One of my favorite quotes comes from Antoine De Saint-Exupery:
“If you want to build a ship, don’t drum up people to collect wood and don’t assign them tasks and work, but rather teach them to long for the endless immensity of the sea.”
I love this quote because I’m a big picture kind of guy.
Through this blog and other outlets, I have hoped to teach people to long for the “endless immensity” of the kingdom of God.
And, by the grace and power of God, it’s worked! People have heard the stories of New Albany’s Midtown neighborhood and discovered a longing in their hearts to love the poor.
Our volunteer base has grown, opportunities to serve are more numerous than ever, and we’ve connected to so many neighbors that, for the first time, I’m having trouble remembering names.
My brothers and sisters in Christ have shown up and said, “We get the vision. We have a longing for the Kingdom. Now let’s build a ship!”
But here’s the reality.
At some point, someone does have to “drum up people to collect wood” and “assign tasks and work.”
Through much prayer and wisdom from friends and mentors, I’ve come to the conclusion that I’m not that person, and I’ve made the decision to resign from my post as the pastor of Midtown Commons.
The ministry is ready for someone else to take the lead — someone who can move the work from vision to action.
And that’s a good thing.
What I’ve seen happen through this little ministry is nothing short of miraculous. Just this past week, we learned that Midtown Commons is being used as a model for reaching homeless populations across the region.
The vision is bigger now. Bigger than me, bigger than the ministry.
It’s turned into a movement.
And to be honest, from the beginning, my goal has been to work myself out of a job.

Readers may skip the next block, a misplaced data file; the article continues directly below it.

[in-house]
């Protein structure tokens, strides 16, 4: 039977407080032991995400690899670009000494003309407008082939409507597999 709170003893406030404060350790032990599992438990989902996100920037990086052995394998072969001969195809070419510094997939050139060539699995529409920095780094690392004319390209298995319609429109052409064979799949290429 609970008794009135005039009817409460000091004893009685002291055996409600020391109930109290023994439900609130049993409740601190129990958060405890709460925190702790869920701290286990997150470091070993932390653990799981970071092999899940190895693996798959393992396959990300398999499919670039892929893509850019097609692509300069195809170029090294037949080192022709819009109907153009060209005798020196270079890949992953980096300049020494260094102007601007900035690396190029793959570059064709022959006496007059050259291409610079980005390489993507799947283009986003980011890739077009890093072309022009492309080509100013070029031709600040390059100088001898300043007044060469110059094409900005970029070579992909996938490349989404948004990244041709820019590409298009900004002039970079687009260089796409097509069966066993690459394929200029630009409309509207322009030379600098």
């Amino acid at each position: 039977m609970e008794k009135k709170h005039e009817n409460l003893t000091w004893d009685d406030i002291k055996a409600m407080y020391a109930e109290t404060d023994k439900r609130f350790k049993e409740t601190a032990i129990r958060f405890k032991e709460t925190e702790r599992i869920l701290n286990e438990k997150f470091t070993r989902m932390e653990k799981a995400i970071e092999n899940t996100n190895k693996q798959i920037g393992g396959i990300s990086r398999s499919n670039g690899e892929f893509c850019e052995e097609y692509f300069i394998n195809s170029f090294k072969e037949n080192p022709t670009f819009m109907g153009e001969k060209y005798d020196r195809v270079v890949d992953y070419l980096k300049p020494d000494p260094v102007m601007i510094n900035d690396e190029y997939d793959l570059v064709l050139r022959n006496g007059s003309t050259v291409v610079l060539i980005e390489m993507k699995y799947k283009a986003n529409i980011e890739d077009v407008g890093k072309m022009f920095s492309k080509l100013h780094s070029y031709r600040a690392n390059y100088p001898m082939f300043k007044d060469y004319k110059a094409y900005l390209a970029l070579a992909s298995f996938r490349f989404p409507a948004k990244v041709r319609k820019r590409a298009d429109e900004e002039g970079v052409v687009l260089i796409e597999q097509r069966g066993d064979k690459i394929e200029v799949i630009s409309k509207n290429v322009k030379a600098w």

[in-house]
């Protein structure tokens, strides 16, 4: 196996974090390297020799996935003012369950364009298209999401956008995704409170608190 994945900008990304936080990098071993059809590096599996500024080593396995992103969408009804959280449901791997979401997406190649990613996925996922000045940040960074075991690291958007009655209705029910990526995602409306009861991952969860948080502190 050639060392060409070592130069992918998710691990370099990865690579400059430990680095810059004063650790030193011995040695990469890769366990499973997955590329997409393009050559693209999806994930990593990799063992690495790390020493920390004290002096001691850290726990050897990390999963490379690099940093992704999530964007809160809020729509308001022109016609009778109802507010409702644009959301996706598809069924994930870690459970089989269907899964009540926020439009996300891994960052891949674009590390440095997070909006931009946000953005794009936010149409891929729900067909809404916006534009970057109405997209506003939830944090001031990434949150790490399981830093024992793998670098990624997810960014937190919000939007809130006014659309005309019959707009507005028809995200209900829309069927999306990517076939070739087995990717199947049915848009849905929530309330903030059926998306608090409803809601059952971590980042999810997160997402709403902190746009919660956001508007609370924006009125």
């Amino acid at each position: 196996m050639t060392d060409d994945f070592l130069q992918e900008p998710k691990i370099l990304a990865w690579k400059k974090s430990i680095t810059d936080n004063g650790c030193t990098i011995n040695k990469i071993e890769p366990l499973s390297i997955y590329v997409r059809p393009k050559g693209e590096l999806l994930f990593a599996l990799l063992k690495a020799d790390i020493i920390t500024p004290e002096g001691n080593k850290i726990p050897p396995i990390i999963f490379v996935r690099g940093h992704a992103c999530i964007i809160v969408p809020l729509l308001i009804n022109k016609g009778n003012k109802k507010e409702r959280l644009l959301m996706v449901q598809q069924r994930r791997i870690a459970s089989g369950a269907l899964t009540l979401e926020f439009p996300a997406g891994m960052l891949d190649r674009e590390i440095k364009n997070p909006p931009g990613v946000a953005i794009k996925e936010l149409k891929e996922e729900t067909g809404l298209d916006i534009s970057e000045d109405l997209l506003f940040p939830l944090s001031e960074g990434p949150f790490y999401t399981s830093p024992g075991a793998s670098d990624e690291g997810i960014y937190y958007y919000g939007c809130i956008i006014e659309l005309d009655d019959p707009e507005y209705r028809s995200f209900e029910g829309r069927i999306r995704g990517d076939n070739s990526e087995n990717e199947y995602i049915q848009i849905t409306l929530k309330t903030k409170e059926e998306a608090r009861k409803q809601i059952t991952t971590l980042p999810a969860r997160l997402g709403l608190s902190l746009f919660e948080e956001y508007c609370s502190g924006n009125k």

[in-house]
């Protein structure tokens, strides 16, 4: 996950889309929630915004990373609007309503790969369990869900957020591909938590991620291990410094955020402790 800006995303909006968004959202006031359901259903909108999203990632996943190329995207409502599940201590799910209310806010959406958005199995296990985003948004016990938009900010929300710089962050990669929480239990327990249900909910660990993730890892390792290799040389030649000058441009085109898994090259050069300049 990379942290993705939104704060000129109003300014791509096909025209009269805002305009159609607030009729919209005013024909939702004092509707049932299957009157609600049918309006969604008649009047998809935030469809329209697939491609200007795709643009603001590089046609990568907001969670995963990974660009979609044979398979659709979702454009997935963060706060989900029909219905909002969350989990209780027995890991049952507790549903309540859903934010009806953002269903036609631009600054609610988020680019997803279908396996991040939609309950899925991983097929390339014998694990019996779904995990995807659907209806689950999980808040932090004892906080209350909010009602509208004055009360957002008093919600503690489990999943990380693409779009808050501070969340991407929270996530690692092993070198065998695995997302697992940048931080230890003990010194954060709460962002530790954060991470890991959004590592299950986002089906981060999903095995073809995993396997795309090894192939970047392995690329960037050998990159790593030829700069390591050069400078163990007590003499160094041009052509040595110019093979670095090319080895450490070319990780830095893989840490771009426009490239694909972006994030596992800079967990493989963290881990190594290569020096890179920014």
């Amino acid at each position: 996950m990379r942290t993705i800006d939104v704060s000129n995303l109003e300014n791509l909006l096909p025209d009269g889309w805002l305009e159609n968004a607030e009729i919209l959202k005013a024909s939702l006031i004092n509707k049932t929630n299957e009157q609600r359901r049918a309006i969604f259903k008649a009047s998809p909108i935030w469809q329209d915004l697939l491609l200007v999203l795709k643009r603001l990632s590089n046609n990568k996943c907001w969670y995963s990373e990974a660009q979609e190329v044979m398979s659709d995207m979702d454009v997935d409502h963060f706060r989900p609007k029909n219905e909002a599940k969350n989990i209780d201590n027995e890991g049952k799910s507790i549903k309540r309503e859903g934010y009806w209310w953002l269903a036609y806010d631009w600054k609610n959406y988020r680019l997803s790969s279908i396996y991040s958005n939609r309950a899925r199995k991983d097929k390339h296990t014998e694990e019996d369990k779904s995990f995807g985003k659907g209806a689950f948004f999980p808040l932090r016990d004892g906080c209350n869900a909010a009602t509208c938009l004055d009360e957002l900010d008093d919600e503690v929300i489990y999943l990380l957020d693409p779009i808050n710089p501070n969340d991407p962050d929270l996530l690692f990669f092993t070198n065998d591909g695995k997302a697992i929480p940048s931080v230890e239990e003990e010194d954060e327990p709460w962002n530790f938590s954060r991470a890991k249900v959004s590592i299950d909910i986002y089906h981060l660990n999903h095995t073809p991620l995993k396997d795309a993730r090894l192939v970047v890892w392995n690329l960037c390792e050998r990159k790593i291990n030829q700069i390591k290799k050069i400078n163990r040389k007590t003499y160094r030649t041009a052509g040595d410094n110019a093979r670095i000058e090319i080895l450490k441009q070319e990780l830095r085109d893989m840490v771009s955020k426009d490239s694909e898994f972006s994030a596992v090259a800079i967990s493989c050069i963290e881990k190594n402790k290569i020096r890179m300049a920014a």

I know that there are a few readers out there who I know personally. And you have a lot of questions. The biggest question is probably:
It’s clear that you love this work and this neighborhood, why would you leave?
First let me say this. I have no intentions of leaving the neighborhood or ending my involvement with Midtown Commons. The people I’ve come to know are like family to me, especially the kids. My heart is here and (Lord willing) I don’t expect to leave any time soon.
But here are the primary reasons for my departure from the specific role as Midtown Common’s Pastor:
1. As mentioned above, I’m a big picture guy. The job itself has become increasingly systems and structures oriented. This is a good and natural thing that happens as any organization grows. With more people and more ministry opportunities comes more complexity. It wouldn’t be fair or healthy for the ministry if I held on to the reigns and hopelessly tried to lead outside of my strengths and giftedness.
2. This will be news to many, but Rachel and I are excited to say we have received a distinct call to adopt children. Full-time ministry at Midtown, however beautiful, is simply not conducive to our starting a new family. The work is mentally and emotionally demanding and the time commitment is enormous. We prayed long and hard about it, and we believe the calling to adopt trumps the calling to work at Midtown Commons.
Like I said, I know this may come as a shock to many who know us. But rest assured, we have sought our Lord Jesus, and we are confident that this is what he wants. My last official work day will be July 30th.
Please pray for us as we step into the future. We know our heavenly Father has prepared a great new work for us. It’s what he does.
So here we go, venturing even further into the endless immensity of the kingdom of God.
We’ll let you know how it goes.